In ‘The Turn of the Screw’, the second supernatural being is Miss Jessel who was the previous governess at the house of Bly is not given as much focus as Peter Quint which makes her are more mysterious and alluring character. However, unlike Peter Quint, she is not a character there to corrupt others. She is not an evil spirit and similarly to ‘The Woman in Black’, she is constantly seen as being in mourning as she constantly dressed in black, the traditional colour of mourning and death. Even though Peter Quint is described as a typical gothic being whose main purpose is corruption however on the contrary, she is an apparition, a physical manifestation of another social issue, sexual repression. She exists to show this social anxiety however, she is not there to corrupt. Instead, the roles are reversed and she is the corrupted and signifies loss of innocence in the novel. It is told in the novel that Peter Quint had enticed Miss Jessel and they had been in a relationship. Considering the book was set in the 19th century, their relationship would have been very harshly disapproved of due to their social class differences. Quint had a huge amount of lust and desire and it resulted in the corruption and loss of innocence of the previous governess. This projects the idea of sexual repression onto the reader and how it was a constant in that particular time period. She is sexually repressed as she is not allowed to follow her true desires due to it being seen as going against society’s norms and values. She is described as a ‘figure of quite as unmistakeable horror and evil: a woman in black, pale and dreadful – with such an air also, and such a face!’. This is a typical gothic description of a supernatural being however, her main role in the novel is not to corrupt. This horror that the governess is describing, may be due to the governess’s fear of losing the souls of the children to the spirits which also makes the reader question the narrator’s reliability. The fact that she is seen wearing black again signifies that she could not be mourning not only her death, but also her mourning the fact that she lost her innocence and dignity. This could also be foreshadowing the upcoming sudden death of Miles who signifies more loss of an innocent life. Similar to ‘The Woman in Black’, she could have also been seen as mourning her loss of status due to her dishonourable relationship with Quint. Therefore, both social anxieties, sexual repression and social class are visible through the character of Miss Jessel although her purpose is not corruption.
In ‘The Turn of the Screw’ , James presents Miss Jessel as sexually oppressed as she is not allowed to pursue her heart’s desire but is left broken as Quint corrupted her and then left. In ‘The Woman in Black’, Jennet Humfrye is also presented as sexually oppressed as she is not allowed to pursue physical satisfaction and was restricted in that sense. However, when she did risk it, she got pregnant and was then abandoned by the male and also lost her child. Both supernatural beings, when dead, chose to corrupt children. In ‘The Turn of the Screw’, Peter Quint chose to corrupt Miles and in ‘The Woman in Black’, the woman in black chose to take revenge on the rest of society by killing innocent children. Both felt by acting in such a manner, they had satisfaction as they had control over others. However, both resulted in the death of innocent children. As children die as a result of sexual oppression in both novels, one could say that children were the reason of women’s oppression. If they had no children, they would have had more freedom. However, this loss of innocence evokes feelings of fear and hatred for the supernatural characters which makes them even more isolated in the eyes of the reader.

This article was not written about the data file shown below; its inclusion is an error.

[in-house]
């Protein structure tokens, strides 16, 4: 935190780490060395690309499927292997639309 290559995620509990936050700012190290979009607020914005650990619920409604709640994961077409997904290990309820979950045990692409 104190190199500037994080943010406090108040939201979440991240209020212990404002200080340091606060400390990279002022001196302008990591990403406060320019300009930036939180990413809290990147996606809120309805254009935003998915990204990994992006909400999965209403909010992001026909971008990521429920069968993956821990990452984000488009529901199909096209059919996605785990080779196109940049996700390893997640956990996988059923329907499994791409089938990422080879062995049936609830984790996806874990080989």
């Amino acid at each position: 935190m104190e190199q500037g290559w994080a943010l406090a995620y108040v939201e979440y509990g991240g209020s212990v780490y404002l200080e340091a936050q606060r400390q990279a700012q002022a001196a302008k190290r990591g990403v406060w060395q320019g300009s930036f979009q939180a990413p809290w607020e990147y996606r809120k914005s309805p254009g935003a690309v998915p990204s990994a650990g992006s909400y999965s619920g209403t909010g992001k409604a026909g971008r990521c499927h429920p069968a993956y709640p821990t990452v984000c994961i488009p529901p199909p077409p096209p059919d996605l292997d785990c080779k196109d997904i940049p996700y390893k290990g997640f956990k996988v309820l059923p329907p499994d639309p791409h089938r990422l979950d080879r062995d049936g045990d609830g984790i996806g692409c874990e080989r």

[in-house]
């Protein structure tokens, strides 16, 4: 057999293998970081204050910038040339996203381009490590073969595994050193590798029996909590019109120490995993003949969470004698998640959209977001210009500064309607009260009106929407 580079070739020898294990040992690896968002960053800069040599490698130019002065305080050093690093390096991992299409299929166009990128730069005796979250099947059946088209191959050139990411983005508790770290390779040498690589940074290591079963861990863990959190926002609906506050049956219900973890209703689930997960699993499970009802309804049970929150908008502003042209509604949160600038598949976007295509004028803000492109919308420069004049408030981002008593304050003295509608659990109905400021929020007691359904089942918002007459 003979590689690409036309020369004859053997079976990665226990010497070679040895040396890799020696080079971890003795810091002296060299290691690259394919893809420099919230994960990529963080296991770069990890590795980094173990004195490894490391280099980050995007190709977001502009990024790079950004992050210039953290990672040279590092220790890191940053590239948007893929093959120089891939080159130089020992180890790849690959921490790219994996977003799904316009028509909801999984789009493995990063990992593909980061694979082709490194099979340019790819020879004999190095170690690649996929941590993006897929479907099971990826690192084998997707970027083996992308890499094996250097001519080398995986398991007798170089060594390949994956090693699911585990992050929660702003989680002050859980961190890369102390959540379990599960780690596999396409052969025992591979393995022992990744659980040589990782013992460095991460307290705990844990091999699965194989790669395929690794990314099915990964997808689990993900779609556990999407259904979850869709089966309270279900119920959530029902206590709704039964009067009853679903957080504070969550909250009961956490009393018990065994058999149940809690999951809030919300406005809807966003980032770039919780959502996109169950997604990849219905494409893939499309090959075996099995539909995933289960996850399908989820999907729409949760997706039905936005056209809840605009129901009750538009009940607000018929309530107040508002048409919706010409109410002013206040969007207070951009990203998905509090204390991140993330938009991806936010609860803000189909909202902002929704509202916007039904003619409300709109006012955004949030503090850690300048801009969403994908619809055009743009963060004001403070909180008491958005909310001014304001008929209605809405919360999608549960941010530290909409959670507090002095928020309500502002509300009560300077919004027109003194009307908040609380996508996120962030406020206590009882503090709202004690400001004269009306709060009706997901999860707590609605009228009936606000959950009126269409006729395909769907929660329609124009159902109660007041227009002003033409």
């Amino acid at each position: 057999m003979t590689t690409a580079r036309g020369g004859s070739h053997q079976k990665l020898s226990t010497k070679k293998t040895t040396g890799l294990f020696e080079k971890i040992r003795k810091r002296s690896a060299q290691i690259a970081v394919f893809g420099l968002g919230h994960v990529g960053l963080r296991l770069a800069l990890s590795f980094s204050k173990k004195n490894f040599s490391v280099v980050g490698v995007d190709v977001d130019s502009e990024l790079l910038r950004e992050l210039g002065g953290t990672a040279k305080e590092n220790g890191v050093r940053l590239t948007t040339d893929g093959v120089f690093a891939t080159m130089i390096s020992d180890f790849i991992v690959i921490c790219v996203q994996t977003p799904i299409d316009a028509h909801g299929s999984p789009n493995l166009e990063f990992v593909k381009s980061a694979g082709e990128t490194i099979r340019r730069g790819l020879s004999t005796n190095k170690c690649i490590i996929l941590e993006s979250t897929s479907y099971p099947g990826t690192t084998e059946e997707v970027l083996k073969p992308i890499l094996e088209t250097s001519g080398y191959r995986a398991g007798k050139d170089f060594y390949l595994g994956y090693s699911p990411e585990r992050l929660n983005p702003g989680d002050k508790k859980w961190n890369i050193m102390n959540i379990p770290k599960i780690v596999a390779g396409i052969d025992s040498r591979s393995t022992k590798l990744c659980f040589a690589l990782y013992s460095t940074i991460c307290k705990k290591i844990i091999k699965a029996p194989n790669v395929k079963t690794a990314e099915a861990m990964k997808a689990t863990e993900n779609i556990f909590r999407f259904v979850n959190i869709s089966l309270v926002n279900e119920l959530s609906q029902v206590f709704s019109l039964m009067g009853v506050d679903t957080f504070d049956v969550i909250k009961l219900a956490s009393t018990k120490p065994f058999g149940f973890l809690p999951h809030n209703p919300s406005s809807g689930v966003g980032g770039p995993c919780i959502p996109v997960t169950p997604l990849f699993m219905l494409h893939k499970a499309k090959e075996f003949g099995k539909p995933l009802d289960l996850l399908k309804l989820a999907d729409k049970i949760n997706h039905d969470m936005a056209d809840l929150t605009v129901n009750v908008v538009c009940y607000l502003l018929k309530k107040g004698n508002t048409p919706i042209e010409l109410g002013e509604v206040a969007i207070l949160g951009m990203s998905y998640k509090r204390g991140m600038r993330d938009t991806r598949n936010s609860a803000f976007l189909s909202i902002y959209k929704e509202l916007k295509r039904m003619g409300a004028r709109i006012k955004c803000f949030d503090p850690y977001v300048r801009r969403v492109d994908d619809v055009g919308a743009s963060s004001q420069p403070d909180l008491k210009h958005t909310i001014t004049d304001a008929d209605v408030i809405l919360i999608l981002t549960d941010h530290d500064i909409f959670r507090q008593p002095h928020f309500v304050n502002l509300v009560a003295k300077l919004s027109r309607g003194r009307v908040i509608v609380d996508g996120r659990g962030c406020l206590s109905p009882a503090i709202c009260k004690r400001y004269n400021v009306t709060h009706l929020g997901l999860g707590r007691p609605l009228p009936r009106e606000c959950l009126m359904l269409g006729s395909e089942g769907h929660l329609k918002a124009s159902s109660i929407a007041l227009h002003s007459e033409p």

To conclude, social anxieties are projected from the author to the reader onto the reader through the different supernatural beings across both novels. The characters in ‘The Turn of the Screw’ represent the social issues and taboo surrounding social mobility and sexual repression. In ‘The Woman in Black’, the characters represent the fear and issues surrounding motherhood before marriage and again, sexual repression. Sexual repression seems to be the most important link between the two texts which ultimately leads to the death of children and the loss of innocence. Both writers use the characters to now only highlight the issues that were prevalent in that particular time but also warn against the possible dangers of going against society’s norms. Despite there being three supernatural manifestations in across both novels, only two exists to corrupt whilst the other, she herself is the corrupted. This shows that in gothic literature, most supernatural characters that are created live beyond the grave to corrupt whilst in some situations, the roles are reversed and the supposed corruptors become the corrupted. Either way, authors use these characters as a means of highlighting important social anxieties.